Betting Odds: Washington Nationals at Chicago Cubs
- Washington Nationals Moneyline: -141
- Chicago Cubs Moneyline: +131
- Over/Under: 7.5
- First pitch: 8:05 p.m. ET
- TV: ESPN
The last time Max Scherzer pitched against the Cubs, he took the loss in Game 5 of the NLDS, which ended the Nationals’ 2017 season. Scherzer didn’t start that game, but he entered the fifth inning in relief with Washington leading 4-3. While not all Scherzer’s fault, the Cubs would score four runs in a wild, error-filled inning to take the lead for good.
And the last time Scherzer pitched in Wrigley? Game 3 of that same series. He spun a gem, allowing just one run on one hit in 6.1 innings in a game the Nationals lost 2-1. That means the Cubs advanced by winning two games that Mad Max threw in. You know that the three-time CY Young Award winner is itching for redemption.
Scherzer is having another dominant year, and he’s been even better in four starts since the break (3-0, 1.67 ERA). He’s also pitched outstandingly on the road, compiling an 8-3 record with a 2.00 ERA and a shiny 0.93 WHIP. I could wax poetic about more of his numbers, but I won’t bore you. I expect an exceptionally strong start in a game he has to have circled.
Let’s take a closer look at the matchup before finishing with a few bets I’m eyeing.
By Evan Abrams
The Cubs are listed as home underdogs on Sunday Night Baseball for the first time since a 2014 loss against the Cardinals. Chicago has actually lost six straight as a home dog in the primetime slot.
This will mark only the 20th time under Joe Maddon that the Cubs will close as a home underdog at Wrigley Field (12-7, +6.2 units). During that span (since 2015), only the Dodgers have been listed as a home underdog fewer times (15 times, 8-7, +1.8 units).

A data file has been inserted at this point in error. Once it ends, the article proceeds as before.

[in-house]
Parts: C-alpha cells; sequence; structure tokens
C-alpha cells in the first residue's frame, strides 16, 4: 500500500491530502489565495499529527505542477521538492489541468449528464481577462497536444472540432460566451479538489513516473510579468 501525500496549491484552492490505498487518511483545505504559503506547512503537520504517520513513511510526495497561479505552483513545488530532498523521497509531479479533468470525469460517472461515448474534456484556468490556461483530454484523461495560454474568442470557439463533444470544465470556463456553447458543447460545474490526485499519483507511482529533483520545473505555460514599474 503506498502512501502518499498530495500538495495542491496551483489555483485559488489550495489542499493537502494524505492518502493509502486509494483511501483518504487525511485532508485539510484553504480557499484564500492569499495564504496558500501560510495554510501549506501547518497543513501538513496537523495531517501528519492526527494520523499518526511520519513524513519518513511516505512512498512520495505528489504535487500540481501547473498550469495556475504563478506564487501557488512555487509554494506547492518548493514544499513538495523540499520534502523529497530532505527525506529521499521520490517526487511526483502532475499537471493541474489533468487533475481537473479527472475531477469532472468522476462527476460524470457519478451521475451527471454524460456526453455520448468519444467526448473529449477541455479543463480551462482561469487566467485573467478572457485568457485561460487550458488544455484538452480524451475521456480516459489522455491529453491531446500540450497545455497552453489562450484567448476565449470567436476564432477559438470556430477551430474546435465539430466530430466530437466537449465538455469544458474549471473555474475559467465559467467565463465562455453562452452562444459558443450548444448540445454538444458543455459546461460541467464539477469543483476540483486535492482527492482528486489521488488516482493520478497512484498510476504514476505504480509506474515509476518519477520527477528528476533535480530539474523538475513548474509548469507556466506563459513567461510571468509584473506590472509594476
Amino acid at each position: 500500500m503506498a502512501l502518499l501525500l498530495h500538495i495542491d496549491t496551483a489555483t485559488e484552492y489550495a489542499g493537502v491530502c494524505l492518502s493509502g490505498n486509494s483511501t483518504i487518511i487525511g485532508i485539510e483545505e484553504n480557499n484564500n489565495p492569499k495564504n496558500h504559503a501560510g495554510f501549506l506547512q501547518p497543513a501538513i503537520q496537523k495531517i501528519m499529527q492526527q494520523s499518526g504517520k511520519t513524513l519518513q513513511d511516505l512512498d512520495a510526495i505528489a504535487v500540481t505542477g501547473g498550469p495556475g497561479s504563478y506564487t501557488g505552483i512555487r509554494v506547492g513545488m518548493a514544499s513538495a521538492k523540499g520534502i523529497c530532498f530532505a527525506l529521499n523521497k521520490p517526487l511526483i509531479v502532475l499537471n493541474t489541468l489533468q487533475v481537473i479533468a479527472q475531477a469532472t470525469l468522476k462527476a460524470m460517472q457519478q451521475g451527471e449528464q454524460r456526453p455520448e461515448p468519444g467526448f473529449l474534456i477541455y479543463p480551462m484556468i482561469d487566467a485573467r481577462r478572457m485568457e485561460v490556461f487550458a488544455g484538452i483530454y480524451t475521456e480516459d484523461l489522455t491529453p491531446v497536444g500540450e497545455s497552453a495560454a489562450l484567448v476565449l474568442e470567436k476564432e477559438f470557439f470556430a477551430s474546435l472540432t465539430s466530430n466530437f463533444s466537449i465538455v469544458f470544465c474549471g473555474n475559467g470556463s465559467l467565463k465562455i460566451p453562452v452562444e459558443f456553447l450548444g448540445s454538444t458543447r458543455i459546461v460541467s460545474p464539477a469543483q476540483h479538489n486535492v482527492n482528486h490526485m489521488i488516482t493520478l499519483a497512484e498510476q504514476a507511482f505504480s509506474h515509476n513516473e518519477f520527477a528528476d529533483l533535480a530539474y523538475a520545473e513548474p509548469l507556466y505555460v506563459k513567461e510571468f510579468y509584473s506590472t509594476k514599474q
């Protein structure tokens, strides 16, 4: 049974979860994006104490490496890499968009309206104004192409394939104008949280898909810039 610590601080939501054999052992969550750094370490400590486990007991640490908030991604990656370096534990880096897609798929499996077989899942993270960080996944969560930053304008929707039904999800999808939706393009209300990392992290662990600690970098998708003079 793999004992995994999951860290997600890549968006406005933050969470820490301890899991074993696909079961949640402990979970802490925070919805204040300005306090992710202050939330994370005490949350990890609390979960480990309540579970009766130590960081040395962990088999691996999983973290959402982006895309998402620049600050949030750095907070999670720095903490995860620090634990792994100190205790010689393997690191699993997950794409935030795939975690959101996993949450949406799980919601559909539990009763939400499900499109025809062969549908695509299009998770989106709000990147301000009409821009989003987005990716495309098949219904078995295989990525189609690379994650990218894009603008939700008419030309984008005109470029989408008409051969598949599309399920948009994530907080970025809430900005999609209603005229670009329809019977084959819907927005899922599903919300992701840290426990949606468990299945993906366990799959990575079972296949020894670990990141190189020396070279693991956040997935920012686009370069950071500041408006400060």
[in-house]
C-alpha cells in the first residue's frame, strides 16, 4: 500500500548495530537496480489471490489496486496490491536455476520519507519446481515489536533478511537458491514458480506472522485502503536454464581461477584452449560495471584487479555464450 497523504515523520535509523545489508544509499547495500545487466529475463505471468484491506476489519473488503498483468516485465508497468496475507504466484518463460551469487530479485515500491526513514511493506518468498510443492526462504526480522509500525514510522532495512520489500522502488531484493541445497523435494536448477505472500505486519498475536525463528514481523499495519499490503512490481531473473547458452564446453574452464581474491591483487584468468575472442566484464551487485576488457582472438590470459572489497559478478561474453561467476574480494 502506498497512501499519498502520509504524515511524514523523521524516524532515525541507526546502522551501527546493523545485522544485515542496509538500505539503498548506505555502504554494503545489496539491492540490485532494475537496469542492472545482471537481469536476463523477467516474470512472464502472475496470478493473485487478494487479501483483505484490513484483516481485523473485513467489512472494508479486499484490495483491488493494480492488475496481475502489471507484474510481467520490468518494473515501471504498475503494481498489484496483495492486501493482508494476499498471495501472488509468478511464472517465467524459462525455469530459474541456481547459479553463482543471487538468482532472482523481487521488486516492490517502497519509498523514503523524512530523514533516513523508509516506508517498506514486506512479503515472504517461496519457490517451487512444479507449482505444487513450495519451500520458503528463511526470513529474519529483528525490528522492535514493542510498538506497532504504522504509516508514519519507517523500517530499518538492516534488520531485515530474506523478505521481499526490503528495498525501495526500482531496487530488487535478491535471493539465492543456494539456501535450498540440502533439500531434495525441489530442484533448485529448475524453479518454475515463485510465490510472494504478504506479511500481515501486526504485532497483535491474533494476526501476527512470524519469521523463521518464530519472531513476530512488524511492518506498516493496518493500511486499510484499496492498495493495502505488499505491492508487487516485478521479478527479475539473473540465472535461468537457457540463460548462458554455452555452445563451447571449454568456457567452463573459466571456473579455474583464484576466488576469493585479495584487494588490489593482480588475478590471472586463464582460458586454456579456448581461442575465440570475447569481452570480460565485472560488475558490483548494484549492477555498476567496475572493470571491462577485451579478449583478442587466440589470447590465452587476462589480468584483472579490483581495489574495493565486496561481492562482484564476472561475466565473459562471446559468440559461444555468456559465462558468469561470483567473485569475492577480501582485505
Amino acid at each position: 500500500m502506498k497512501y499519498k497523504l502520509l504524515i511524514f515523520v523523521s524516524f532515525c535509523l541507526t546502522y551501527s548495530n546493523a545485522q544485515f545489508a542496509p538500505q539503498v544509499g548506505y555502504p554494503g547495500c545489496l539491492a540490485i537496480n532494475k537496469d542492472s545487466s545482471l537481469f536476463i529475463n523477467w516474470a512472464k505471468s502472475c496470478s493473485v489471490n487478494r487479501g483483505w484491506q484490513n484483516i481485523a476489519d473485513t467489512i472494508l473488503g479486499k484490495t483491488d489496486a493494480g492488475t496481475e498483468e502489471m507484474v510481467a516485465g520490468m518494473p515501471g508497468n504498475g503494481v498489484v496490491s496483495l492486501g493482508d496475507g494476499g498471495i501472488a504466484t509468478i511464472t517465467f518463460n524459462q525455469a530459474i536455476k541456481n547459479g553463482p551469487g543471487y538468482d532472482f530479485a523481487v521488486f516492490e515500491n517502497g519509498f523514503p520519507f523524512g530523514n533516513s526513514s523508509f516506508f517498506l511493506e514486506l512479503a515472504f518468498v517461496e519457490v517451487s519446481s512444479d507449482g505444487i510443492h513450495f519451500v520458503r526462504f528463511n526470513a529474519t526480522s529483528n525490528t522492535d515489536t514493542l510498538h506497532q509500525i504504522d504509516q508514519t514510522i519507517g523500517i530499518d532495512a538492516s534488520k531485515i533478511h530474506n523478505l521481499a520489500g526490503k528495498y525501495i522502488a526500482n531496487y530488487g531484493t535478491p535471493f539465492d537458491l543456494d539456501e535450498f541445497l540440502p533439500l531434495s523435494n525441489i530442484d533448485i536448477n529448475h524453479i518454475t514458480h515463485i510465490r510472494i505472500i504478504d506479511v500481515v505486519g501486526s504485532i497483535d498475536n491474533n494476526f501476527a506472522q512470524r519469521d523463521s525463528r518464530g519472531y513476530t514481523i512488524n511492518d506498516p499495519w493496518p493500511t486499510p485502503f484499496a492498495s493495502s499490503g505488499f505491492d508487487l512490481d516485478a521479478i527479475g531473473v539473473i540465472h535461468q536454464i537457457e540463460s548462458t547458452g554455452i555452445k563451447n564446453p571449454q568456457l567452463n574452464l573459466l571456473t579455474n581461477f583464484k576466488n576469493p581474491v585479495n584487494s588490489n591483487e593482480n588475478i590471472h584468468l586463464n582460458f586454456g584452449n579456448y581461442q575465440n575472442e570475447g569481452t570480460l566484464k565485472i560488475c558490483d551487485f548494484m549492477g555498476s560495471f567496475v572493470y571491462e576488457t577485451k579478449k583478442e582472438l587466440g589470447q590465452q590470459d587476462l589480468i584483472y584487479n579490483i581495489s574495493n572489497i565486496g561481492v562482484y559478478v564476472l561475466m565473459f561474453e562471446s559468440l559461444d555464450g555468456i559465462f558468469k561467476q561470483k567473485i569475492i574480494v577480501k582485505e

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By Matt LaMarca
Cole Hamels: Hamels has dominated in two starts as a member of the Cubs, posting an average Plus/Minus of +6.64 on DraftKings. While his 0.82 ERA is obviously unsustainable, there are reasons to be optimistic now that he’s escaped the awful pitching conditions in Arlington.
Hamels has a 6.41 ERA over 59.0 innings at Global Life Park, but an impressive 2.58 ERA outside of Arlington. He’s also generated significantly more swings and misses on the road, increasing his K/9 from 7.41 to 9.22, while his HR/FB rate has fallen from a ridiculous 23.9% to a much more reasonable 14.0%.
Considering the Nationals have been mediocre against left-handed pitching this season, ranking just 17th in wRC+, Hamels could have another strong outing.
Bryce Harper: Harper has been red-hot since the All-Star break, hitting .338 with five home runs through his first 65 at-bats. That said, some of his advanced numbers suggest his production has been a bit fluky.
Harper is actually making more soft contact and less hard contact than he did during the first half of the season, when he batted just .214. He’s benefited from an extremely high batting average on balls in play of .436 — more than 100 percentage points higher than his career .316 average.
Even if his recent average is unsustainable, his recent power numbers look legit: He’s hitting fewer ground balls and converting a greater percentage of fly balls into home runs since the break. If he maintains those splits — and Matt Carpenter becomes human again — Harper could realistically lead the National League in homers by the end of the season.
By John Ewing
Chicago lost 9-4 to Washington on Saturday. After a loss under Joe Maddon, the Cubs are 95-61-1 (61%) when playing the same team. The Cubbies look primed to bounce back on the surface, but they have not enjoyed the same success as an underdog (which they are tonight) under Maddon.